Sunday, November 23, 2014

A Homily for the 1st Sunday Of Advent - 11.30.14 - from Mark 13:33-37
1st Sunday of Advent
from MARK 13:33-37
A Homily for 11.30.14
Year B.
revised from a homily
first posted on
November 27, 2011,

Today we begin a new church year; today we begin our ascent up the mountain of the LORD afresh and anew. Today is the 1st Sunday of Advent. 

As I am sure you know, the word Advent comes from the Latin word adventus, meaning "coming," and it offers the Christian believer a season of anticipation and hope as we remember the birth of Jesus and as we anticipate his return to fully reclaim and finally redeem the earth and its people. 

This means the traditional Scriptures for the Advent season accent both the first and the second coming of Jesus, and therefore this season calls us to think and to act in a clear and an active allegiance and faithfulness to the Christ because of his Advent, both in the past and in the future. 

In the First Sunday in the season of Advent the Gospel text reminds us that the time of Jesus’ second Advent is shrouded in mystery, and that no one knows the the dates and times, not even Jesus himself. This means, Jesus warns us, we must always be watchful and prepared, for we… 

"do not know when the Lord of the house is coming, whether in the evening, or at midnight, or at cockcrow, or in the morning.”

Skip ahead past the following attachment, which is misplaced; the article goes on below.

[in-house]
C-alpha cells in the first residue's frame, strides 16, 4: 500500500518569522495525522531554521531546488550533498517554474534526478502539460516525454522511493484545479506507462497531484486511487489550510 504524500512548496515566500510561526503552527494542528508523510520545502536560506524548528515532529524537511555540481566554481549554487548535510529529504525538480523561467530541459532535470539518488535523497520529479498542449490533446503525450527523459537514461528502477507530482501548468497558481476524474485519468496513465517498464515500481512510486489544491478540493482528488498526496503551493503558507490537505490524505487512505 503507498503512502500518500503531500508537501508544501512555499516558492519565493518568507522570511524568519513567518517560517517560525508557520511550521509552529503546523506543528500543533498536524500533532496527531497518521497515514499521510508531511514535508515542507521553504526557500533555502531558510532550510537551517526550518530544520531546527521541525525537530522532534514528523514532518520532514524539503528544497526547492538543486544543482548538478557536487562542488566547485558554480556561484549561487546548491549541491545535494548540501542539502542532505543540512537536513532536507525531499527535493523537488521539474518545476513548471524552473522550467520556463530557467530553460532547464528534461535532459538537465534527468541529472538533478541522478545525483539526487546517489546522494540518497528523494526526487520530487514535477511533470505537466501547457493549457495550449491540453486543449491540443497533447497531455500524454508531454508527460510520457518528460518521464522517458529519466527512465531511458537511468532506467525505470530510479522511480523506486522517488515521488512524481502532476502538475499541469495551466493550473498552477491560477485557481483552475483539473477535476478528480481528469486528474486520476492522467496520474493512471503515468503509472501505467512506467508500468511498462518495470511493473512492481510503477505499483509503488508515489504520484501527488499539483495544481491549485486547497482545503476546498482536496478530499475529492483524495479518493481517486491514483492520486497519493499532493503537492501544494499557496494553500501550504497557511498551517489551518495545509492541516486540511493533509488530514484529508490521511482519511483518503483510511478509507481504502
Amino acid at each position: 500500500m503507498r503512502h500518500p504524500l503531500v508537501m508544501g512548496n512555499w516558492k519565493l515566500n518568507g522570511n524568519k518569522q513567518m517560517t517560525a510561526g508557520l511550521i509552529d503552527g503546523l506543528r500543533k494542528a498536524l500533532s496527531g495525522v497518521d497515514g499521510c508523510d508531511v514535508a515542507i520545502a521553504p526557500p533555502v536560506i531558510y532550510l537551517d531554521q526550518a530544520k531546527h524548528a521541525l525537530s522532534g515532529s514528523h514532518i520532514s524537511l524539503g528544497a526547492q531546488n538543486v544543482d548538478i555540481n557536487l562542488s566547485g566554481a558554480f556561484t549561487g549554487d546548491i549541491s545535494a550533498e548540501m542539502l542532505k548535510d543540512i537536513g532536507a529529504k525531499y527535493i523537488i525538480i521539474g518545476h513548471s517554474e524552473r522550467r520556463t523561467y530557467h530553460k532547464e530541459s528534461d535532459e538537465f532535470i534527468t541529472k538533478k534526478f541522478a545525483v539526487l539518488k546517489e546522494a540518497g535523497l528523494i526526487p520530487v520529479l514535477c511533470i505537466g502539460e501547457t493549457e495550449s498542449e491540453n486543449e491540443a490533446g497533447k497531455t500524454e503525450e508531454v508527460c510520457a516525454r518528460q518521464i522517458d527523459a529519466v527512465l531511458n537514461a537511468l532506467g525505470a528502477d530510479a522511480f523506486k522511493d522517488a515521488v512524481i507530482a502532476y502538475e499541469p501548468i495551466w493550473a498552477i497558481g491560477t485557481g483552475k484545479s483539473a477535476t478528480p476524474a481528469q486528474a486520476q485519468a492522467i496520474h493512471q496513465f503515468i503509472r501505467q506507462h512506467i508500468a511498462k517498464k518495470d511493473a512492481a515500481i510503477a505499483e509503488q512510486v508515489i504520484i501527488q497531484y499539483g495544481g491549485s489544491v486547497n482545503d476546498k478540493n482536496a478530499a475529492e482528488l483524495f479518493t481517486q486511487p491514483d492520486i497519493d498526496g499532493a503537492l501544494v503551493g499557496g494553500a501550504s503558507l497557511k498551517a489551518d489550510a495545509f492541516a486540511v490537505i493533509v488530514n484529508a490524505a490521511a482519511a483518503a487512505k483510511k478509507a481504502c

One wonders how the Son could not know, being as he was and is the Son, but of course this only offers us the reality of Jesus' actual flesh and blood humanity. As St. Athanasius reminds us:
”...viewed according to the flesh, because he too, as human, lives within the limits of the human condition." 
So Jesus councils us, "Be watchful! Be alert! You do not know when the time will come." 

And we respond:
Yes, LORD, we know we must watch and prepare, but we have been watching and waiting and preparing for a long, long time." 
Or, as we could say it this way:
history is going somewhere, but it is taking a long time to get there! 
Which wouldn't be so bad, really, for this world is a good place, worth fighting to defend, but there is so much sadness and hatred and violence here as well. And it is this sadness and hatred and violence that surely grieves the Almighty, no doubt, but it grieves us too, it wounds us to the quick of the soul. We sing the funeral songs over and over again. We walk through the antiseptic smells of hospitals and nursing homes so that we finally cry out in lamentation: 
"O LORD Jesus, how long, how long? Ere we shout the glad song Christ returneth, hallelujah, Hallelujah, Amen Hallelujah, Amen" (text attributed to H. L. Turner & music to James McGranahan)
We long for the promised justice, that righteous judgment that will set the world right. Well, we long for it, that is, if we somehow have found ourselves already judged in the justice of another, namely Christ on the cross, the resurrection and the ascension.